Decreased sensitivity and response of isolated tracheal muscle to methacholine and histamine without changing the activity of pulmonary muscarinic receptors in the egg albumin-sensitized guinea pig

John B. Cheng, Roherl G. Townley

Research output: Contribution to journalArticle

9 Citations (Scopus)

Abstract

Guinea pigs were sensitized by daily intraperitoneal injections of 100 mg of egg albumin for 3 con-secutive days and sacrificed at 30-35 days after the last injection. The in vitro sensitivity and response of the sensitized tracheal muscle to methacholine and histamine were significantly less than those of littermate controls. However, there was no difference between the dissociation constants and concentrations of pulmonary muscarinic receptor binding sites of the control and sensitized guinea pigs. We conclude that subsensitivity and hyporesponsiveness to methacholine and histamine occur in the airway muscle of this guinea pig model of experimental asthma and suggest that the decreased reactivity to methacholine might be due to defects beyond the receptor.

Original languageEnglish
Pages (from-to)303-309
Number of pages7
JournalInternational Archives of Allergy and Immunology
Volume72
Issue number4
DOIs
StatePublished - 1983

Fingerprint

Methacholine Chloride
Muscarinic Receptors
Histamine
Ovum
Albumins
Guinea Pigs
Muscles
Lung
Intraperitoneal Injections
Theoretical Models
Asthma
Binding Sites
Injections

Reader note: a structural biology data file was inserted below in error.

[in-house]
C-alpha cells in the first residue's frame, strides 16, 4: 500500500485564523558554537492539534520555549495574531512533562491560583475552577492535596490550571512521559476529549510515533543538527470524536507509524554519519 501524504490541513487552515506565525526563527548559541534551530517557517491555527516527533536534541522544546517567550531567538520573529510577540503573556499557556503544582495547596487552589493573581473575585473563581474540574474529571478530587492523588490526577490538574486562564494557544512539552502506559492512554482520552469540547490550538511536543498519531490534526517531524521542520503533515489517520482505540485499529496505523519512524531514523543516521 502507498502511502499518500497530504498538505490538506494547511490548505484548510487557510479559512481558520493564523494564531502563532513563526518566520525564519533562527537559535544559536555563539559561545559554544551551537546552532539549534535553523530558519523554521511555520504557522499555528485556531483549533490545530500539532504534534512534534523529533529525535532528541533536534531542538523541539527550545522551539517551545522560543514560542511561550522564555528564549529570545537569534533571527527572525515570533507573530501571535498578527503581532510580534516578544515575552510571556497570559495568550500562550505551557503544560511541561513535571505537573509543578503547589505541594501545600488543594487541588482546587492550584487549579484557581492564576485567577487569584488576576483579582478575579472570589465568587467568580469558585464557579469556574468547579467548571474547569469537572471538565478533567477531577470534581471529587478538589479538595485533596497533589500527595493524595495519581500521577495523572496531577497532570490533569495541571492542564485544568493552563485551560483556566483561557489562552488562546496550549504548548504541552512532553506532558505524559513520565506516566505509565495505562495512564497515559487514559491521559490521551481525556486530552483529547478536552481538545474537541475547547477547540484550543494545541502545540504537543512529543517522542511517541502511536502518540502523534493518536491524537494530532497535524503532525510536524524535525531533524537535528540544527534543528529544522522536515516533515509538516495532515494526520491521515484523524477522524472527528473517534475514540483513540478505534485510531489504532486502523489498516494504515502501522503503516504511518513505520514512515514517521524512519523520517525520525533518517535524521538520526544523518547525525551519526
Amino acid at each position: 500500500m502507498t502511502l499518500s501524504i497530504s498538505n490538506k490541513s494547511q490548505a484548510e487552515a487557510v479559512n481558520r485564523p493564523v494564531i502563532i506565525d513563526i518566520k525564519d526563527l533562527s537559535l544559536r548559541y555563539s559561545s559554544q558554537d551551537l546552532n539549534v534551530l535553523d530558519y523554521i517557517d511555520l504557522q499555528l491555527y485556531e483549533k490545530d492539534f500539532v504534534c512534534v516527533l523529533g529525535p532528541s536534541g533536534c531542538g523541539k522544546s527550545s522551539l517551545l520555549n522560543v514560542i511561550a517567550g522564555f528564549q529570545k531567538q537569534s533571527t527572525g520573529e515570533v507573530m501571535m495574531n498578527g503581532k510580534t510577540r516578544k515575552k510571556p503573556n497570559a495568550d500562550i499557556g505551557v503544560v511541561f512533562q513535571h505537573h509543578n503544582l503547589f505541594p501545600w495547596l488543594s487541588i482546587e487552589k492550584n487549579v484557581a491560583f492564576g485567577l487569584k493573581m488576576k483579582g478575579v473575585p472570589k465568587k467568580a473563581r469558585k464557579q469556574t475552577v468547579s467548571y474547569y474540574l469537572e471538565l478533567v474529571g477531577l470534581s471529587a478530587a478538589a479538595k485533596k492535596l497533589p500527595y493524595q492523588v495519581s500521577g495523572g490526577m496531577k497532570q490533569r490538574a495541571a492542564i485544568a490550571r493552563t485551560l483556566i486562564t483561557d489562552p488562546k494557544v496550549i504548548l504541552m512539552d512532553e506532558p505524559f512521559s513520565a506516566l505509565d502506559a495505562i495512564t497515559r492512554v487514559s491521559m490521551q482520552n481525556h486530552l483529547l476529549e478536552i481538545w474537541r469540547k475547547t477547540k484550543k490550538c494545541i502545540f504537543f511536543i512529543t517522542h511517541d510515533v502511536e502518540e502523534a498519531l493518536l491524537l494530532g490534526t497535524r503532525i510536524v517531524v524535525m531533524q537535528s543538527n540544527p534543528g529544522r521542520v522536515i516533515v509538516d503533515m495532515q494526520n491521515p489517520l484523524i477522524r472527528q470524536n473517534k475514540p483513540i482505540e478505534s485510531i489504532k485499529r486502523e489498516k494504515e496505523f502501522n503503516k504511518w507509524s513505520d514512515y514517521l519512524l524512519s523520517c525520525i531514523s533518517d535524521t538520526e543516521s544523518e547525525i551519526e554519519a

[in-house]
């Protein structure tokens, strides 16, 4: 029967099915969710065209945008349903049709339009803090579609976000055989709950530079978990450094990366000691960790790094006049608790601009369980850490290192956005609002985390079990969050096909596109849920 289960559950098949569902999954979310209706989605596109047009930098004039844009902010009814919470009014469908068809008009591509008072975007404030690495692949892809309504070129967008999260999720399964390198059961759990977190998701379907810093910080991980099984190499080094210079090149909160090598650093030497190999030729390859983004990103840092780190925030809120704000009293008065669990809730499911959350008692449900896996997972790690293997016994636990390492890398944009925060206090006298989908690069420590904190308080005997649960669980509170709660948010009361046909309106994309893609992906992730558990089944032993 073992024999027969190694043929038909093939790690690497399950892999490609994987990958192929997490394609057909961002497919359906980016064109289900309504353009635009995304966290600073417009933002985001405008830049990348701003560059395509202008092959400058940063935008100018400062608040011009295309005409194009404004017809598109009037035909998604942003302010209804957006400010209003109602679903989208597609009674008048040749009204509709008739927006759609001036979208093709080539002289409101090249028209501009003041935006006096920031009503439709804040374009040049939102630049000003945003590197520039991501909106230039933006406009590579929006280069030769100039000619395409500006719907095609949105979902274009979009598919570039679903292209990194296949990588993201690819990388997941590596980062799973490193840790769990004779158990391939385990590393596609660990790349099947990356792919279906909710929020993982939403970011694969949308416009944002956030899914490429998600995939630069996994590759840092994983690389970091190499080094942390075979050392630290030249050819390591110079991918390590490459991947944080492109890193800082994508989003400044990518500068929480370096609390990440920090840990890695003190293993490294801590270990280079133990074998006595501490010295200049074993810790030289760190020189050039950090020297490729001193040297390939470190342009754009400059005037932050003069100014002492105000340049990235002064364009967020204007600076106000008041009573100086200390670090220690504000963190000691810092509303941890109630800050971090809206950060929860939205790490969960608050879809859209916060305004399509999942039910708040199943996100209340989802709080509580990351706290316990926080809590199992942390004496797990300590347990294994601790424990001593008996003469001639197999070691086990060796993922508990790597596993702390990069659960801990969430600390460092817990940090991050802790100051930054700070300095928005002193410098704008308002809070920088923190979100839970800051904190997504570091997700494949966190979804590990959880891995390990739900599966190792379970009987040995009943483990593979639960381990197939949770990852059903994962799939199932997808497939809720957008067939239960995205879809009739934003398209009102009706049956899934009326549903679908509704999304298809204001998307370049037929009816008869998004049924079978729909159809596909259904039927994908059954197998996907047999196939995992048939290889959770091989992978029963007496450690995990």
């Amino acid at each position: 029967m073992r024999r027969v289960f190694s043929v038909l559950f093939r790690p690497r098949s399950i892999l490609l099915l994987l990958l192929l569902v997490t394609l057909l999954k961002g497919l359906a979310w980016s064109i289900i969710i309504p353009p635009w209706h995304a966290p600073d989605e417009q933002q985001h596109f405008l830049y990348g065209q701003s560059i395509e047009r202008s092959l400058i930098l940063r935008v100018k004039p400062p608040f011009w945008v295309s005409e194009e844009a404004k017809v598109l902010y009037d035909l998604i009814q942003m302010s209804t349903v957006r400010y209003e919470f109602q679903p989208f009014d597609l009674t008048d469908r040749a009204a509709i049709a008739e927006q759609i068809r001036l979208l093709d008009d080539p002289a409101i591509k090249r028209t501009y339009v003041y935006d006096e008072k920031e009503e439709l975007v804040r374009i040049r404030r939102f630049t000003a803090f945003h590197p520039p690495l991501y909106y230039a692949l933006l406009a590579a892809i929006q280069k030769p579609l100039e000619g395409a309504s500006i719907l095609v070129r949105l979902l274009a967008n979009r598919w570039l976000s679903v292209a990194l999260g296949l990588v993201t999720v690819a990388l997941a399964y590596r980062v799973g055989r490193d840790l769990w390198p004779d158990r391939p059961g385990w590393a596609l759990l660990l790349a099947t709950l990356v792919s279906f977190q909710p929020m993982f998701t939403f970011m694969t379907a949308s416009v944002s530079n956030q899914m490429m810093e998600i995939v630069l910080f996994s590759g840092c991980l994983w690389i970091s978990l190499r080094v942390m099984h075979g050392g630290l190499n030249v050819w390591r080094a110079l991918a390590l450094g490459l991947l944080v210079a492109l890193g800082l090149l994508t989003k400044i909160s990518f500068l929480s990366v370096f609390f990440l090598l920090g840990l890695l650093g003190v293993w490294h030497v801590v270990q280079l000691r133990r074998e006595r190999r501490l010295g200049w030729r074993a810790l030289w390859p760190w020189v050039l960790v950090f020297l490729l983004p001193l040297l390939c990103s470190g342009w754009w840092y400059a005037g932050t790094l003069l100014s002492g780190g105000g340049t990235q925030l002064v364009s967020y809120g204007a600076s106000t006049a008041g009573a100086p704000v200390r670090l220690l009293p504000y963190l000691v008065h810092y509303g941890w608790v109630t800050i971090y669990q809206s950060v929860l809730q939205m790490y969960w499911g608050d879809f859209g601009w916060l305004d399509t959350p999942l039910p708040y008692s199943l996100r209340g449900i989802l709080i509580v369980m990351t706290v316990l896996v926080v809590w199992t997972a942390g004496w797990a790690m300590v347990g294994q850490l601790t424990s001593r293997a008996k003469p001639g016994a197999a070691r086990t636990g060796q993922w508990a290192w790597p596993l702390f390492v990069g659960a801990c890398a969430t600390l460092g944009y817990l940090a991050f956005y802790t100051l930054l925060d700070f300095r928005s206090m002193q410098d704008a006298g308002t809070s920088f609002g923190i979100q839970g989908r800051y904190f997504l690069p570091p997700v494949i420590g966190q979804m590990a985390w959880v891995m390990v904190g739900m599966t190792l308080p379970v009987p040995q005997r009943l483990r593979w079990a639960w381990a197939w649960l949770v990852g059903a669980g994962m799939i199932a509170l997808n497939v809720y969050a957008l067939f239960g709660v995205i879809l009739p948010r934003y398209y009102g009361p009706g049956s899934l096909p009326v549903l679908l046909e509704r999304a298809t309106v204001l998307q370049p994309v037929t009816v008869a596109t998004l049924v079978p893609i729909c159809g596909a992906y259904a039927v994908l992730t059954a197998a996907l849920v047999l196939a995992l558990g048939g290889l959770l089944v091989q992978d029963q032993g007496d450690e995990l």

All Science Journal Classification (ASJC) codes

  • Immunology
  • Immunology and Allergy

Cite this

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AB - Guinea pigs were sensitized by daily intraperitoneal injections of 100 mg of egg albumin for 3 con-secutive days and sacrificed at 30-35 days after the last injection. The in vitro sensitivity and response of the sensitized tracheal muscle to methacholine and histamine were significantly less than those of littermate controls. However, there was no difference between the dissociation constants and concentrations of pulmonary muscarinic receptor binding sites of the control and sensitized guinea pigs. We conclude that subsensitivity and hyporesponsiveness to methacholine and histamine occur in the airway muscle of this guinea pig model of experimental asthma and suggest that the decreased reactivity to methacholine might be due to defects beyond the receptor.

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